As the autumn hunting season progresses with the further opening of a hunting season at sea on the 1st of October, information gathered by BirdLife Malta over the past days indicates a continuous indiscriminate persecution of highly protected species both on land and at sea, with enforcement resources struggling to keep up with reports. Species targeted over the past two weeks include Lesser Spotted Eagles, a Short-toed Snake-Eagle, Black Storks, Black Kites and European Honey-buzzards.
Czech Black Kite, rehabilitated Honey-buzzard and colour-ringed Lesser Spotted Eagle amongst studied birds that disappeared over Malta in the past days, as illegal hunting on land as well as at sea takes its toll on protected species
In the latest case which keeps highlighting the international impact the current hunting season is having on European species, a GPS-tracked Black Kite that started its life in the Czech Republic stopped transmitting after it migrated to Malta. OT-093, as it has been coded, was one of two young Black Kites rescued from their nest near the city of Ostrava in northeast Czech Republic, after the birds were abandoned by their parents. A local birder saved them and took them to a rescue centre, where they were reared to fledging age. They were later introduced to another nest of two young Black Kites in southeast Czech Republic, with all four birds being fitted with solar-powered GPS transmitters to monitor their migration by the University of Veterinary Sciences in Brno.
OT-093 started off its journey on 23rd September heading southwest through Austria, Hungary, Slovenia, Bosnia & Herzegovina and Croatia. It crossed the Adriatic Sea on the 29th of September, and kept flying south until its last night in southern Sicily on 2nd October. On 3rd October it continued south to Malta, flying past Gozo at 2:30pm, and reaching the Rabat/Dingli areas an hour later, settling to sleep for the night in trees in Fawwara. No further positions outside its roosting spot were received the following morning.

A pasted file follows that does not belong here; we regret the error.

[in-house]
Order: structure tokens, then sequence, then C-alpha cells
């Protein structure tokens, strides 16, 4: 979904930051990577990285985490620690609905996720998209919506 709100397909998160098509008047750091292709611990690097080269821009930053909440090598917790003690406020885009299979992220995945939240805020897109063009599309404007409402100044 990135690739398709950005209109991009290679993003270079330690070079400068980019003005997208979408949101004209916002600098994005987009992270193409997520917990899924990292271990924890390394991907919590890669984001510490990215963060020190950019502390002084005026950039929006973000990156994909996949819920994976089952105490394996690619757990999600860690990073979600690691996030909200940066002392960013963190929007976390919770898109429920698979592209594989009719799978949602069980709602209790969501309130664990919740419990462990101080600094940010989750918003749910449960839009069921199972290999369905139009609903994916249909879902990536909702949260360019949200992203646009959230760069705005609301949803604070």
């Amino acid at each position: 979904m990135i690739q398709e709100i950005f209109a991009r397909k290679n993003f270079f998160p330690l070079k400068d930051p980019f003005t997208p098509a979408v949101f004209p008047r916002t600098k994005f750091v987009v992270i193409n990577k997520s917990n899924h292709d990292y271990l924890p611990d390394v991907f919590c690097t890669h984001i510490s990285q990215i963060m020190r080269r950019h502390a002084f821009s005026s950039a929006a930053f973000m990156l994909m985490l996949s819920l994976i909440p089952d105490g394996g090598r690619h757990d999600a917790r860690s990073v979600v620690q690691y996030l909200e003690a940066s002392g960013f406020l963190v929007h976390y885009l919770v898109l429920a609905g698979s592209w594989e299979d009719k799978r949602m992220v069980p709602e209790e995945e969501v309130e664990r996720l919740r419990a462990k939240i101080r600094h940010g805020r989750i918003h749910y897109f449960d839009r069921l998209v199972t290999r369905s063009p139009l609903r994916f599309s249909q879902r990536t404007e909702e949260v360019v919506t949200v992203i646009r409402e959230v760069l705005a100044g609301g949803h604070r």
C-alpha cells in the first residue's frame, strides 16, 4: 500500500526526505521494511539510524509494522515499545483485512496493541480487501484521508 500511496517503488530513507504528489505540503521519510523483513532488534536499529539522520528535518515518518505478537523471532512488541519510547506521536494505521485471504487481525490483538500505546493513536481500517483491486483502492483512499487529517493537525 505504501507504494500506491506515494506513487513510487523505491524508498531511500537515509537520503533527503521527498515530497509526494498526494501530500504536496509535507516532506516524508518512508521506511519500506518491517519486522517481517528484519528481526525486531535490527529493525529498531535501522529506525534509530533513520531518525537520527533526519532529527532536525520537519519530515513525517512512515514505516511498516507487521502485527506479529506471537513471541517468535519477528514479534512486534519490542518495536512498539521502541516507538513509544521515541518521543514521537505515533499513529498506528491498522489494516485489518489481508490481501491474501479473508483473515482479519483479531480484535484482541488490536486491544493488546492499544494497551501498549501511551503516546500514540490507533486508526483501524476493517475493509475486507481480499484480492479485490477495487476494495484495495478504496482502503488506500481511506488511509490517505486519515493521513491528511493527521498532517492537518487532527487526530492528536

The case is the second one in a week of a tracked bird which went missing in Malta. Earlier last Monday, a Honey-buzzard that arrived exhausted to the island, crash-landing in an apartment in Pietà on the 15th of September, was released on Comino, after it was nursed back to health by BirdLife Malta. Upon its release on 2nd October, the bird headed south past Buskett, and continued further south in the afternoon, with its signal going dead around 4:30pm in the limits of Birżebbuġa. In both cases the trackers fitted on the birds are believed to have been destroyed upon the birds being killed.
Conservation efforts at protecting such species over the past days have proved tough for BirdLife Malta staff, birdwatchers and volunteers with a good migration of a number of rare species which are highly targeted for taxidermy such as Black and White Storks, and various eagle species – Booted, Short-toed and Lesser Spotted. Volunteer teams participating in BirdLife Malta’s annual Raptor Camp had a direct role in monitoring the movements of such rare birds assisting at times just a single police unit patrolling against hunting illegalities.
Efforts at watching over a Short-toed Snake-eagle proved successful at first, with a single bird managing to survive two nights on Malta despite attempts at shooting at it. The bird left out at sea the morning of the 1st of October, only to be chased by a boat with hunters, who were filmed shooting down the bird between Malta and Filfla. Footage of the incident was passed to the Environmental Protection Unit (EPU) of the Malta Police Force, following which an investigation set off to apprehend the suspects.
“It is evidently an open season for the collection of prized species for taxidermy, and it is clearly not happening just on land but at sea, taking advantage of the scant police resources on land, absent at sea,” commented Nicholas Barbara, Head of Conservation at BirdLife Malta.
The hunting season at sea sees over 290 licensed hunters using boats to chase down migrating birds in open water outside 3 km from the coast. A Federation for Hunting and Conservation (FKNK) proposal in front of the ORNIS Committee which shall be meeting tomorrow, is proposing such a distance to be shortened to 1 km, bringing hunters close to the shore. It is an unnecessary move which will serve only to decimate more protected birds that might survive the current killing season in Malta, only to face guns also at sea, where enforcement is even more difficult.
The incident of the Short-tead Snake-eagle is not the last one, with a colour-ringed Lesser Spotted Eagle that made an appearance over Buskett last Saturday also being killed in the vicinity shortly after birdwatchers attempted to photograph its ring to determine its origin. Up to now no information on the origins of this eagle is known.
BirdLife Malta appeals to members of the public to come forward with any information on such incidents to be able to assist police in executing their duties of enforcing hunting illegalities. Reports can be made by phone to EPU on 119 and to us on 2134 7645/7925 5697 or by email to [email protected].
Read the Maltese version of the press release here.